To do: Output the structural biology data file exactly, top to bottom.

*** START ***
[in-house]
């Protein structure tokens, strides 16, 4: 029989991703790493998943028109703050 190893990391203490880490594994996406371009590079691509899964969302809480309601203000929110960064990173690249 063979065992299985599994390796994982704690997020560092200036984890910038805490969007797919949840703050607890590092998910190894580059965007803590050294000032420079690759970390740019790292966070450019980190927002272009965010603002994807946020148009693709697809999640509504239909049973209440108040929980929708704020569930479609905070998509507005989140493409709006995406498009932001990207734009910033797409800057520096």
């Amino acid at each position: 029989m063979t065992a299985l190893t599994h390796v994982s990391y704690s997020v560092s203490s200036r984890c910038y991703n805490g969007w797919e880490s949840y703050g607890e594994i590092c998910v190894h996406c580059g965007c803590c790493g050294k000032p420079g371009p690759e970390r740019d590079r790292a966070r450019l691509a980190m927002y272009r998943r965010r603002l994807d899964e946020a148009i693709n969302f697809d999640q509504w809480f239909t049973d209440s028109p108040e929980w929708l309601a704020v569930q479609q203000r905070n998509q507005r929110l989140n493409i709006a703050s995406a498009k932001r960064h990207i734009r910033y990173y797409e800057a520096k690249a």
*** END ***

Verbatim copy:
[in-house]
């Protein structure tokens, strides 16, 4: 029989991703790493998943028109703050 190893990391203490880490594994996406371009590079691509899964969302809480309601203000929110960064990173690249 063979065992299985599994390796994982704690997020560092200036984890910038805490969007797919949840703050607890590092998910190894580059965007803590050294000032420079690759970390740019790292966070450019980190927002272009965010603002994807946020148009693709697809999640509504239909049973209440108040929980929708704020569930479609905070998509507005989140493409709006995406498009932001990207734009910033797409800057520096």
């Amino acid at each position: 029989m063979t065992a299985l190893t599994h390796v994982s990391y704690s997020v560092s203490s200036r984890c910038y991703n805490g969007w797919e880490s949840y703050g607890e594994i590092c998910v190894h996406c580059g965007c803590c790493g050294k000032p420079g371009p690759e970390r740019d590079r790292a966070r450019l691509a980190m927002y272009r998943r965010r603002l994807d899964e946020a148009i693709n969302f697809d999640q509504w809480f239909t049973d209440s028109p108040e929980w929708l309601a704020v569930q479609q203000r905070n998509q507005r929110l989140n493409i709006a703050s995406a498009k932001r960064h990207i734009r910033y990173y797409e800057a520096k690249a």